Этот пост доступен на языках: Русский
Lorry drivers in Georgia have continued to protest a new ban on importing wheat, multigrain, and corn overland after negotiations with the authorities reached a deadlock on Wednesday. The drivers have been blocking the entrance to the Revenue Service’s customs clearance zone in Tbilisi since Monday and have vowed further action if an agreement is not reached.
Wednesday’s meeting between protesters and Georgian Finance Minister Ivane Machavariani ended without an agreement. The minister refused to annul or indefinitely postpone the ban, which also includes wheat, multigrain, and corn flour. Instead, he offered to postpone its implementation until the new year, and seek a solution in the meantime.
Protesters claim that at least 2,500 people transport wheat in Georgia, and that the ban would leave around 3,000 people without a job.
Tengo Mushkudiani, one of leaders of the protest, told OC Media that ‘90% of the people gathered at the Customs Clearance Zone are drivers who also happen to be importers owning and driving lorries bought with bank loans, and they have mortgaged flats they have to pay for’.
Mushkudiani said the unions supported them and that the Public Defender also reached out. ‘The TV says that we have demands. We actually have only one demand: the order must be cancelled’, said Mushkudiani.
The Finance Ministry claimed that they offered to meet protesters on the first day of the protest, but that drivers refused to form ‘an initiative group’ to make it happen. Mushkudiani responded to this saying ‘we were offered talks with people who were not decision makers’.
Drivers vowed that if the ban was not reversed, they would block the central motorway with their lorries. The motorway leads to Russia’s North Ossetia through the Zemo Larsi border checkpoint, which importers regularly use.
The finance minister announced the ban on 21 August to come into force on 15 September. It left railroad and maritime transport as only available options for importing and exporting the products from Georgia.
The following day, the minister postponed the ban on corn until 1 November, and on 14 September, the day before it would come into force, postponed the ban on wheat and multigrain until 1 October.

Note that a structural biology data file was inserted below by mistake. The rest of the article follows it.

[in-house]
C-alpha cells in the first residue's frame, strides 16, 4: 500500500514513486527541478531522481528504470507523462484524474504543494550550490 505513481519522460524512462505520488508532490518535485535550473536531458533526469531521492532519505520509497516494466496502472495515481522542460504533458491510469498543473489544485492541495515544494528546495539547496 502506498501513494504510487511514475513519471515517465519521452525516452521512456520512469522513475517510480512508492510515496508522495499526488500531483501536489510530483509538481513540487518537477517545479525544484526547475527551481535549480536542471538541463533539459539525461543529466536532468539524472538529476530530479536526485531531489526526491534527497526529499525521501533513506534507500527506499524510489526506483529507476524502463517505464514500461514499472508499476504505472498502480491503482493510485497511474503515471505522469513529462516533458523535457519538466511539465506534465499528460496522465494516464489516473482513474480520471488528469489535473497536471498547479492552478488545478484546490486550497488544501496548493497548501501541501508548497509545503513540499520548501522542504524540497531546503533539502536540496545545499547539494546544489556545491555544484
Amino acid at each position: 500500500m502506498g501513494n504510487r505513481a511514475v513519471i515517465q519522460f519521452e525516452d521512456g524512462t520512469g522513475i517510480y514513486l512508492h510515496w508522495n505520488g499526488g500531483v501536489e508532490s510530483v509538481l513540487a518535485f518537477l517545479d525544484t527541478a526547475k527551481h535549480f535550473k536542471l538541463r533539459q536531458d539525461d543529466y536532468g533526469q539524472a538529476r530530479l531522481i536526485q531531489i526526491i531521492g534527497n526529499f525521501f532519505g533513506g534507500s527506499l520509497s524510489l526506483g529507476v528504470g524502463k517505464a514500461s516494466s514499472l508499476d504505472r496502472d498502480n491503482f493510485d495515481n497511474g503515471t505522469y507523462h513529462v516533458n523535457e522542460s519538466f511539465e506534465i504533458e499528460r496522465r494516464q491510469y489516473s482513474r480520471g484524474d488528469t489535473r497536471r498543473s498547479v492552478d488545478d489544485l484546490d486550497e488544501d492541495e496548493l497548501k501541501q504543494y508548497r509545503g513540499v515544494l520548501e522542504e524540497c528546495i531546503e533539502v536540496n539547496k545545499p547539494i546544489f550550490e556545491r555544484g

Nevertheless, on 28 August, the minister called his decision ‘well-calculated’.
‘Less free market’ and fears about price rise
By the end of August, the finance minister attributed his decision to a ‘crisis situation’ at the Zemo Larsi checkpoint, claiming that lorries carrying grain from Russia hindered the flow of tourists. Machavariani claimed it caused ‘serious damage’ to Georgian tourism, also citing the Russian Federal Tourism Agency’s 12 August warning to Russian tour operators about up to twelve-hour-long queues at the border.
‘There are other civilised and effective ways [to import], like maritime transportation and railway. They won’t disrupt the economy and there will be no rise in prices’, Machavariani stated on 24 August.
The Zemo Larsi checkpoint has separate lanes for people and cargo.
On 1 September, Georgian Railway and South Caucasus Railway, a subsidiary of Russian Railways operating the railway system in Armenia, agreed on a 52% preferential tariff on grain transportation from Poti, a Black Sea port in western Georgia, to Armenia, to make the shipping route more attractive. However, the Russia–Georgia motorway via the Zemo Larsi checkpoint remains the shortest and cheapest means of import, which also doesn’t require additional logistics to transport the grain from the railway endpoint to mills and other factories.